and you're done.
## World coordinatesWorld coordinates are probably closest to how you yourself think about the scene. For instance, in a flightsim, you put a model of a tower to San Fancisco airport. That's a defined location in latitude, longitude and altitude above sea level.Now, that's a valid coordinate system, but it's a spherical coordinate system and they have their quirks - rendering by and large prefers Cartesian orthonormal systems. So you might think of converting the spherical coordinates into a system where the origin is at the center of Earth, the z-axis points towards the north pole and the x-axis towards the zero longitude line. In this system you define where things are, because that is continuous across all objects and not a patchwork like model coordinates and doesn't change weirdly whenever you move the view like eye coordinates.
Unfortunately OpenGL does not supply access to such a system by default -
to reach world coordinates (note the use of swizzling to get a 3-vector out of what is really a 4-vector). Why don't we habitually render in this useful system? Because the world is a huge place, and we have only floating point precisison - outside the renderer osg_ViewMatrix can be in double precision and works good enough, but on the graphics card we get numerical jitter if we expect fine resolution of a few meters. So dependent on how large your world is, the world coordinates may or may not be that useful.
## Using coordinate systemsMatrix multiplications are something the GPU does really well, so we can basically change from one system to the other at lightning speed. The idea is then to organize all computations such that your life is easy. Mathematically it doesn't matter, if a computation is possible in one coordinate system, it is possible in all equivalent ones. Just the work involved may be drastically different.To give an example, say we want to pull the whole scene closer as above - we've seen that in eye space this is simple, In model space it's slightly more involved to think through. First we need to find the view axis in model space, then we need to move the vertex along this view axis. We do know the view axis in eye coordinates, so this is doable, and it looks like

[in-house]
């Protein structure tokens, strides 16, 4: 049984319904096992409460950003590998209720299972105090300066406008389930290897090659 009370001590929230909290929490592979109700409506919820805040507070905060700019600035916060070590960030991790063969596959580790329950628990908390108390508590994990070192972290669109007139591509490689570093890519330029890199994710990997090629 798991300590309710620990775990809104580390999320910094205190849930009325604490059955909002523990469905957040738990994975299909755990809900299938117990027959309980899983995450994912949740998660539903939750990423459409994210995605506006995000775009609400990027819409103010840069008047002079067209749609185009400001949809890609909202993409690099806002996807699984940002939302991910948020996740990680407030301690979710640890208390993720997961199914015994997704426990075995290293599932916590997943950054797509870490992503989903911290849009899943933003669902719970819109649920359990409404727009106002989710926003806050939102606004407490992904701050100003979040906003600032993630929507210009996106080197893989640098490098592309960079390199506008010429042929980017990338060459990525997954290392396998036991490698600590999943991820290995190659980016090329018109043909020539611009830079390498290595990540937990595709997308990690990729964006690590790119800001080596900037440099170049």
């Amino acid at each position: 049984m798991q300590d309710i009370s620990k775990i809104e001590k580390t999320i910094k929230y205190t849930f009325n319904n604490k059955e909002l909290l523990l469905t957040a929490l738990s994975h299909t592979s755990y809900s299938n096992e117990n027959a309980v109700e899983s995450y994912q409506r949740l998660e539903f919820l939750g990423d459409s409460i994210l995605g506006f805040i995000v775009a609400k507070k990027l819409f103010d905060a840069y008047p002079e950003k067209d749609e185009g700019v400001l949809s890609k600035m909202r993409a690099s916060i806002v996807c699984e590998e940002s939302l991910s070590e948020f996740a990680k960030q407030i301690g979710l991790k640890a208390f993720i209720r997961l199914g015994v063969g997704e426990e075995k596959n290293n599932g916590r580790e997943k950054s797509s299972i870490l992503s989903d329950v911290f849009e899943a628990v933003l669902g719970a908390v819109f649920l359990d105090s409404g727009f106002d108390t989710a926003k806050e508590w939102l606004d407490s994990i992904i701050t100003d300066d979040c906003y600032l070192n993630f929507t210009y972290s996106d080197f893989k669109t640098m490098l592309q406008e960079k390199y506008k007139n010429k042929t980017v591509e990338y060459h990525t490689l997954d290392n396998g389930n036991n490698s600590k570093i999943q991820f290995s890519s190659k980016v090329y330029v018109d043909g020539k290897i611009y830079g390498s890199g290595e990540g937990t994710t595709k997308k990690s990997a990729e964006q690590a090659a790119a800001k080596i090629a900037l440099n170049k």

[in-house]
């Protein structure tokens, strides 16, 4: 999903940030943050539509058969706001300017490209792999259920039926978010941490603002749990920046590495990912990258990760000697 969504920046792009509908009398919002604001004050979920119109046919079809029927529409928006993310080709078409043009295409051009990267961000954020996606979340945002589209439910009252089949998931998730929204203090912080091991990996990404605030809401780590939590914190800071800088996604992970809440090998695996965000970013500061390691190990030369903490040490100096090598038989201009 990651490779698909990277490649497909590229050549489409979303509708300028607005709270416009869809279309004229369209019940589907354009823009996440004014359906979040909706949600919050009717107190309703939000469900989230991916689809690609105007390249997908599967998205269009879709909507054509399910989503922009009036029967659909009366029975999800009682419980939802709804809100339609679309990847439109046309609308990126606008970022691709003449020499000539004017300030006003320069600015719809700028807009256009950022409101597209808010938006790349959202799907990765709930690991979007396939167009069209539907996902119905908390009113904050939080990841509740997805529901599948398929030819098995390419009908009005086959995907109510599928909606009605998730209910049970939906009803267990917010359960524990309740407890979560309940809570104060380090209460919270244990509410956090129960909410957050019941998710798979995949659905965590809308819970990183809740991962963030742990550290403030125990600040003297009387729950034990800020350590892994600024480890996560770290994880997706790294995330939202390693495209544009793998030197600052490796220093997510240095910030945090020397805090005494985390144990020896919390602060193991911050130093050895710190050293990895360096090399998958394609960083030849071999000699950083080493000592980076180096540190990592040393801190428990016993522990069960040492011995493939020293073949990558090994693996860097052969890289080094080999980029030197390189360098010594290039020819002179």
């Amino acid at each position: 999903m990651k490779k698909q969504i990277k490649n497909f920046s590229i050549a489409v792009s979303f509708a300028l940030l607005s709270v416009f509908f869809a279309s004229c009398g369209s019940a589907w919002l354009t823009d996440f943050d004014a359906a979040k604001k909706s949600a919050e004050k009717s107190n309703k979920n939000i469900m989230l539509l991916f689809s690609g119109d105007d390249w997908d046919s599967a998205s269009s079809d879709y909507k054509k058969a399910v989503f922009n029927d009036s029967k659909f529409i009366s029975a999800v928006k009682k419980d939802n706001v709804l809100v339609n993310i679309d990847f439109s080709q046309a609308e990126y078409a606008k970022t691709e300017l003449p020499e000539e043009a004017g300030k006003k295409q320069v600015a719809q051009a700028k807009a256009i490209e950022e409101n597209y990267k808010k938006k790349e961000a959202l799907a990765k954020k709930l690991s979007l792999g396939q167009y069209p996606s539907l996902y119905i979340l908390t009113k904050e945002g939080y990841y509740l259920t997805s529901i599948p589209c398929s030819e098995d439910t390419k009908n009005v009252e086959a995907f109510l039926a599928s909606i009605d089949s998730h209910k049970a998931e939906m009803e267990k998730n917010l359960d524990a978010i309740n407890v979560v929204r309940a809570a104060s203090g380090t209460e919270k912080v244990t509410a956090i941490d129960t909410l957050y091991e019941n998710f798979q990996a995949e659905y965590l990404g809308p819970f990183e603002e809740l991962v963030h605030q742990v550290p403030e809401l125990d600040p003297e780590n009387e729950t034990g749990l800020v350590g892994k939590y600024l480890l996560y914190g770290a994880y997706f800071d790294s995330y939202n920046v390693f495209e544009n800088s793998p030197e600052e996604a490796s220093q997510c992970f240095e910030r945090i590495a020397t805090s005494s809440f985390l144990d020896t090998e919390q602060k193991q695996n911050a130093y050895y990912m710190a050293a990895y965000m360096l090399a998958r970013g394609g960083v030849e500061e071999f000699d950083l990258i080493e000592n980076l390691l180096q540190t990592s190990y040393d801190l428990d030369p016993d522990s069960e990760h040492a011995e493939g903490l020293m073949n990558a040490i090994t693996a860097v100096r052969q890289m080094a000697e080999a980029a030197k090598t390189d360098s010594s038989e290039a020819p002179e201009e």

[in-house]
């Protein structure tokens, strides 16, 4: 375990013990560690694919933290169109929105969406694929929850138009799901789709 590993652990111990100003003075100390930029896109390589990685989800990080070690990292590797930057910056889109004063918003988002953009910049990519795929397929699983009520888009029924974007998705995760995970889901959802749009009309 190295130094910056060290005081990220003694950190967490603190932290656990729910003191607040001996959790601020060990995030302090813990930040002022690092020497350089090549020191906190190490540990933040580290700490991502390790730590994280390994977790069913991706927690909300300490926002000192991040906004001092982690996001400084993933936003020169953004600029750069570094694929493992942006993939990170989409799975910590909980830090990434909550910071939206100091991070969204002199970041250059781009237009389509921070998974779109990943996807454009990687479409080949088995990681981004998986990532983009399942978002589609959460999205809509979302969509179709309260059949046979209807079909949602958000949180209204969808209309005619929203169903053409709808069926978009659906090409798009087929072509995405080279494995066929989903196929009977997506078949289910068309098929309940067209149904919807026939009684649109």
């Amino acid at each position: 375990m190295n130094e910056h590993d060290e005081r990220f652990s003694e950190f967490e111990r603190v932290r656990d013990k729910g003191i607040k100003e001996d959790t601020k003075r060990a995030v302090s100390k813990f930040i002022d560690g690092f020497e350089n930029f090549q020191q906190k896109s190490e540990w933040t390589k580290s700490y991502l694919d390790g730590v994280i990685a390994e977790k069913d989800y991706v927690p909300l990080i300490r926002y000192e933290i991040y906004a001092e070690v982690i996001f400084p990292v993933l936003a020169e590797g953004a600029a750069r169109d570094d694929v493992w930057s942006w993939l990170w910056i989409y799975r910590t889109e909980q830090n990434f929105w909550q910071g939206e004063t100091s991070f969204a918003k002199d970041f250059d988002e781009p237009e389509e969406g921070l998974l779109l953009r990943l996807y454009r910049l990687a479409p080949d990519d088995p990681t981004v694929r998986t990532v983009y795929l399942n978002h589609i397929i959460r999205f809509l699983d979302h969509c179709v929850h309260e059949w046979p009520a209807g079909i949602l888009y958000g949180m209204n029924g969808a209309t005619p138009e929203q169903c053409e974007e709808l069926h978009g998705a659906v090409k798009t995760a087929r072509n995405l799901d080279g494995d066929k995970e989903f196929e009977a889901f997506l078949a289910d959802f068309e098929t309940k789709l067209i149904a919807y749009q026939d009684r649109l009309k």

Not a real roadblock perhaps, just different. For many use cases, it doesn't really matter so much what coordinate system you're in, because what matters are relative positions. There's often only three interesting points in the scene - the vertex you're looking at, the eye that is looking and the light source that's illuminating the vertex. To compute illumination, you don't necessarily need to know where the vertex is located in absolute coordinates, you just want to know where it is located relative to the eye and the light. For that, it doesn't really matter whether model coords are not continuous across different meshes, or whether eye coordinates change as you change the view - you just obtain relative vectors in one system and use them everywhere. Say you have the position of the light source in eye coords (the usual arrangement). The two relative vectors light-vertex and eye-vertex in eye coordinates are
In model coordinates the same vectors are
As you can see from the relative length, GLSL is geared towards computing in eye space - but if you're interested in detailed atmosphere effects, unfortunately that is not optimal because the up-direction is special, so I have structured many of my shader computations to operate in model space.